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Dementia deaths on the rise

06 July, 2010

Heart disease, cancer and stroke are the most common illnesses affecting older Australians.

However, "the situation is changing," says Professor of Aged and Extended Care Nursing and Director of the Health and Ageing Research Unit at the South Eastern Sydney and Illawarra Area Health Service (SESIAHS), Lynn Chenoweth.

"Lifestyle conditions are reducing because of things like anti-smoking campaigns. It's the neurological conditions that are increasing."

The most rapid rise, says Chenoweth, is in dementia. The disease affects two per cent of Australians, including 50 per cent of people aged 85. The most common form, Alzheimer's disease, accounts for more than half of all cases.

"Dementia is not a normal part of ageing," says Chenoweth. "It's something that can happen in older age because of brain changes, but it's not inevitable."

Though known risk factors for some dementias include heart disease, stroke, toxins, heavy metals, drugs, alcohol and untreated venereal disease, the causes of Alzheimer's disease are unclear.

"This is a terminal illness. Once dementia becomes severe, the person will deteriorate quite rapidly because they may have lost the cognitive skills even to swallow, and to make sense of their environment."

While more research into the causes is needed, improving patient care is vital.

Chenoweth, who first came to UTS in 1985 as a clinical nurse educator at the then NSW Institute of Technology, is investigating how medications, existing medical conditions, health care services, recreation activities and hospital and housing environments impact older people with acute and chronic illness and those with dementia.

It has long been an area of interest for the registered nurse. Chenoweth has worked for five years as a neurological nurse, spent 10 years managing a plastic surgery and burns unit, three years in residential aged care management and many years as a nursing lecturer. She was lured back to UTS in 2000 by the chance to lead research in the field of aged and extended care.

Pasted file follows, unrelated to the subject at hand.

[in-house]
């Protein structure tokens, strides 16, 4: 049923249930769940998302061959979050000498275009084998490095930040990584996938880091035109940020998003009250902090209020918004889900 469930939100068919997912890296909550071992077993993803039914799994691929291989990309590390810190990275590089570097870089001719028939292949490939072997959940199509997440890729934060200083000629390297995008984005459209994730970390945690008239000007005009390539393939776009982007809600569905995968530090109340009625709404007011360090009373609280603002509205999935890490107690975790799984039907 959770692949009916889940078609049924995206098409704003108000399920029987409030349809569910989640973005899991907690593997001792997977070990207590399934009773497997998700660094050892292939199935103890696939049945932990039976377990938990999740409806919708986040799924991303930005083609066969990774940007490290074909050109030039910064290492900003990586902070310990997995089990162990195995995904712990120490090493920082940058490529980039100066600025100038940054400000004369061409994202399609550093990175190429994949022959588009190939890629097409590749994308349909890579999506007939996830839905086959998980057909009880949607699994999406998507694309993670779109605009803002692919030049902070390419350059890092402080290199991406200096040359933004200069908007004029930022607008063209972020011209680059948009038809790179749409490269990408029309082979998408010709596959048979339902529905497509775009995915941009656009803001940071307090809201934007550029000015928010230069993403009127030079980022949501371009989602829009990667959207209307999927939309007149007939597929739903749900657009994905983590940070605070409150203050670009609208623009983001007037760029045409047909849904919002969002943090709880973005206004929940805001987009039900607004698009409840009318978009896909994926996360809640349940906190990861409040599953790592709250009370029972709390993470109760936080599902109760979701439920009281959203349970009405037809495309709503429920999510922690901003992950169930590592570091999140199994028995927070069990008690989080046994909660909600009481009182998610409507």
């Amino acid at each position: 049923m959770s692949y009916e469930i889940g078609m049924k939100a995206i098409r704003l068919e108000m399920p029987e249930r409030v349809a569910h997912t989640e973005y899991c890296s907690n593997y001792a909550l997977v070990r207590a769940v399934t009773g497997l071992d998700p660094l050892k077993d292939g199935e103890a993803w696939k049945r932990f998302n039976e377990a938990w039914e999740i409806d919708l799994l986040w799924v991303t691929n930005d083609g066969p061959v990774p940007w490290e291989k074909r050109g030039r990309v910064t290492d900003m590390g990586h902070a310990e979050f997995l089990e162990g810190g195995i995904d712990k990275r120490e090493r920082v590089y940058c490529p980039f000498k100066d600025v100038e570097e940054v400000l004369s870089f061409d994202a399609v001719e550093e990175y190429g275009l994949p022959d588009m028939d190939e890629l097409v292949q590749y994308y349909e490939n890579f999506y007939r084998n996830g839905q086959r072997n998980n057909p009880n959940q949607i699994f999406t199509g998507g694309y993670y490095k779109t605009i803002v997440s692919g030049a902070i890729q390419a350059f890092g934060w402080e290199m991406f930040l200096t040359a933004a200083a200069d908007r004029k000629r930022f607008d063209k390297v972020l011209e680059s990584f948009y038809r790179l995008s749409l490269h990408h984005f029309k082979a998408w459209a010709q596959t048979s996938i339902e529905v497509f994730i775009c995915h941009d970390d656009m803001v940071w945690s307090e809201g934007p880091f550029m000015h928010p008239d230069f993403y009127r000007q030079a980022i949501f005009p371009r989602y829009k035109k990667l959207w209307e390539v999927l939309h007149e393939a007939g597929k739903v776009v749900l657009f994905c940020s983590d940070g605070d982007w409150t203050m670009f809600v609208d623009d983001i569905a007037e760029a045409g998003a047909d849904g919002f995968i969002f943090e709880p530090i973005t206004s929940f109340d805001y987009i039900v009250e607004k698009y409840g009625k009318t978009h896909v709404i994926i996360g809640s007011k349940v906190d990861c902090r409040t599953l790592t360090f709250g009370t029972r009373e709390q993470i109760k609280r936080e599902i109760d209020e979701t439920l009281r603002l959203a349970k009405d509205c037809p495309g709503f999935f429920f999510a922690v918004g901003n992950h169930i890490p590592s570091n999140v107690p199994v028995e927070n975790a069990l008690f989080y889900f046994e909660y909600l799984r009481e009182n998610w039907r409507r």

"I am quite lucky because I am a clinical chair. That means I'm embedded in the clinical world of research and practice, and am also involved in educating nurses in their workplace."

Chenoweth says nurses need to be flexible. "A lot of our behaviour as health care staff is learned behaviour. We are structured by a medical system which says to the patient, 'This is the system. You have to fit into it'.

"What we should be doing is improving our systems to meet the person's needs.

"A lot of the psychological symptoms we see are related to how people are handled, the way staff communicate with them and the way the environment is set up. Bright lights, noise, rushing and crowding can trigger stress, disorientation and even catastrophic reactions, which often arise from fear – and of course this is typical in emergency department settings."

Chenoweth, who aims to uncover ways to fill these gaps, says education and government commitment are key.

"We need nurses to be properly educated in how to care for older people, particularly someone with complex and chronic illnesses or any type of cognitive impairment.

"In acute care settings these vulnerable people are often expected to conform to systems geared to the needs of compliant younger adults, but the acutely unwell older person may have completely different physical, emotional and communication needs.

"You can't expect quality care to occur when staff only complete a short training course. It's not fair on these staff, the person or their families who understandably expect their loved one will be safe, secure, comfortable and well cared for."

Source: University of Technology Sydney

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